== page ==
3. Versatility: CCS helps in many ways. First, it allows industries to keep operating instead of forcing stakeholders to invest huge sums of capital in overhauling their existing systems—by installing this technology, they can keep running as before. Second, it applies to various industries, enabling different stakeholders to use the same mechanism to meet industrial standards. As such, regulators can use the same technology as a standard across industries when checking their emissions.
  4. Research availability: Australia has spared no expense in tackling climate change. As such, its research and development teams (including Global CCS Institute and CSIRO) have asserted CCS is an effective way of addressing this environmental issue. Thanks to its actionability and reliability, CCS is not just good on paper but also in reality.

While this technology may not stop industries from producing carbon dioxide (a by-product of their processes), it provides an easy way to eliminate the emissions instead of simply allowing them into the atmosphere.

CCS Examples in Australia

Thanks to governmental buy-in, Australian industries have easily adopted CCS technology. Let's review two good examples:

The Gorgon CCS Project:

This project, which falls under Chevron, is one of the biggest of its kind in the world. Its strategy is to capture and store carbon dioxide from Barrow Island, thus reducing its availability in the environment.

CarbonNet Project:

This initiative hinges on increasing CCS projects in the Gippsland Basin in Victoria, thus reducing regional emissions. The government has invested heavily in it to boost its reach, which is set to positively impact the whole country.

More projects have emerged, with industry reports showing that more stakeholders will embrace this climate-friendly option in the next few decades, which aligns with Australia's zero net emissions strategy.

Are There Challenges

CCS implementation has had a positive impact on climate change. However, it has not been free of challenges. Consider them below:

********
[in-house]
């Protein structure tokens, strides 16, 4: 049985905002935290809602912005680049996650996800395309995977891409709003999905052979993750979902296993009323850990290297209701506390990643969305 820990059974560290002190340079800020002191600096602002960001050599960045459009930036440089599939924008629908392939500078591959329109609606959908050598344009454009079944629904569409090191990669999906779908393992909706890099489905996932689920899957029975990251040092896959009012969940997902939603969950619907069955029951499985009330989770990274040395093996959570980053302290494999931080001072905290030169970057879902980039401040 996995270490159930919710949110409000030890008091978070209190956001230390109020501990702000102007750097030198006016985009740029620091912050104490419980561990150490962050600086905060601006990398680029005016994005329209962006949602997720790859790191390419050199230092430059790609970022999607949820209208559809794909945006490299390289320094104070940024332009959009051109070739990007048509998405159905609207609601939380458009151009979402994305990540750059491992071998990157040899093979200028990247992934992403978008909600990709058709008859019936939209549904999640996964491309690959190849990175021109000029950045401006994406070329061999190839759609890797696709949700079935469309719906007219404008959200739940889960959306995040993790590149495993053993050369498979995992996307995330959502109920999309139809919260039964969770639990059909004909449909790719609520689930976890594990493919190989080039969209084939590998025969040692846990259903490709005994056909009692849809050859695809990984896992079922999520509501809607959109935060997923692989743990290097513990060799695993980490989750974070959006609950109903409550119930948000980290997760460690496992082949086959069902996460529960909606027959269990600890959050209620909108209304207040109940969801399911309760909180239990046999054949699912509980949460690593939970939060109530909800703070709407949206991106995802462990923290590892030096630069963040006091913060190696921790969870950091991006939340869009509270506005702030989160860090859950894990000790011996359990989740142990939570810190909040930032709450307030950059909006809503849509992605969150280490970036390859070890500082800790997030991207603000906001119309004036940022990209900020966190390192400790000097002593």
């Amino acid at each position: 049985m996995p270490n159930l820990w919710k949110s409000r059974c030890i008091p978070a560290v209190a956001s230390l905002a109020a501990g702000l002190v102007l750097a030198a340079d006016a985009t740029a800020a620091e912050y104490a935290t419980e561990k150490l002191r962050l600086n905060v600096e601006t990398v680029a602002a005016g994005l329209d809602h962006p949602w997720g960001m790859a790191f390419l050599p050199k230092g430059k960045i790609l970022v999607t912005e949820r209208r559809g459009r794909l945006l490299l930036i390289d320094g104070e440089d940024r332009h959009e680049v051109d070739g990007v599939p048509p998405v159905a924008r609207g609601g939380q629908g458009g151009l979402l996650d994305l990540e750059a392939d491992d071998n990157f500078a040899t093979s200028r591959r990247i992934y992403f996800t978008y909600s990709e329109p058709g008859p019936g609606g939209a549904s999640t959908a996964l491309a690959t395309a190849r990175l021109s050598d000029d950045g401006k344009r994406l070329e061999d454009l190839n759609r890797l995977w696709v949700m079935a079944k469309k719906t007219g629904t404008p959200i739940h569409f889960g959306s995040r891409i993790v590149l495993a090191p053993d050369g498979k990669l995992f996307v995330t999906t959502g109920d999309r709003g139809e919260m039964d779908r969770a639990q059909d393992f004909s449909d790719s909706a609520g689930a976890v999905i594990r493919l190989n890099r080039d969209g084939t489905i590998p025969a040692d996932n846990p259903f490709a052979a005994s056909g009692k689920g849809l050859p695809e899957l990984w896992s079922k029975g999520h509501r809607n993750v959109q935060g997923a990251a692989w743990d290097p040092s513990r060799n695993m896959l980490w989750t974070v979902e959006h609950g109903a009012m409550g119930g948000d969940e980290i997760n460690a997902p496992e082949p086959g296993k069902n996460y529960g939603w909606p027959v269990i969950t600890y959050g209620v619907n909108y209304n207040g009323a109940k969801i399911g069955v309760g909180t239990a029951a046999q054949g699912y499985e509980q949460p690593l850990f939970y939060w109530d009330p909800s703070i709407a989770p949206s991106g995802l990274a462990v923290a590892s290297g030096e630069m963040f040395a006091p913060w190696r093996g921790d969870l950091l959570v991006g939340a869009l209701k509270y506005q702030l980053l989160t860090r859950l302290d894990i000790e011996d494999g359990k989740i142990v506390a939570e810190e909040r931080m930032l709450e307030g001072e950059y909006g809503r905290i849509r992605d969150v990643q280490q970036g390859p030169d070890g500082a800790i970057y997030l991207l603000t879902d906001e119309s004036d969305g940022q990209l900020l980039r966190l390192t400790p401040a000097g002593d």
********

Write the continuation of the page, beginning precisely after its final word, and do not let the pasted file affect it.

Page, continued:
A high capital cost:

CCS comes with a cost barrier, which limits who can implement it as a sustainable measure. While the government has been investing in multiple projects, the feasibility of this technology resonates with capital-intensive industries and may not be achievable for other sectors.

Technical concerns:

Many stakeholders have raised concerns regarding possible leakages, lack of site availability, and potential environmental risks. Industries implementing the technology thus have to work harder for stakeholder buy-in, which requires several processes and checks that hamper the already costly process.

Policy challenges:

While Australia has mapped out a legal framework to govern CCS, the available policies are not enough long-term, resulting in uncertainty. Thus, the government needs to step in and assure its investors with clearer regulations addressing the long-term liability of stored carbon dioxide.

Thus, more research is needed into how stakeholders can address these issues to make CCS more effective in tackling climate change in the long run.


Carbon capture and storage is a step in the right direction as it can help industries reduce carbon dioxide emissions and thus protect the environment. This technology is especially important in Australia as the country currently has impending net zero emission deadlines and thus needs to guide its emission-heavy industries in an environmentally-friendly direction. However, this move will only bear fruit if the authorities work with research organizations to seek more cost-effective and sustainable ways to adopt this promising technology.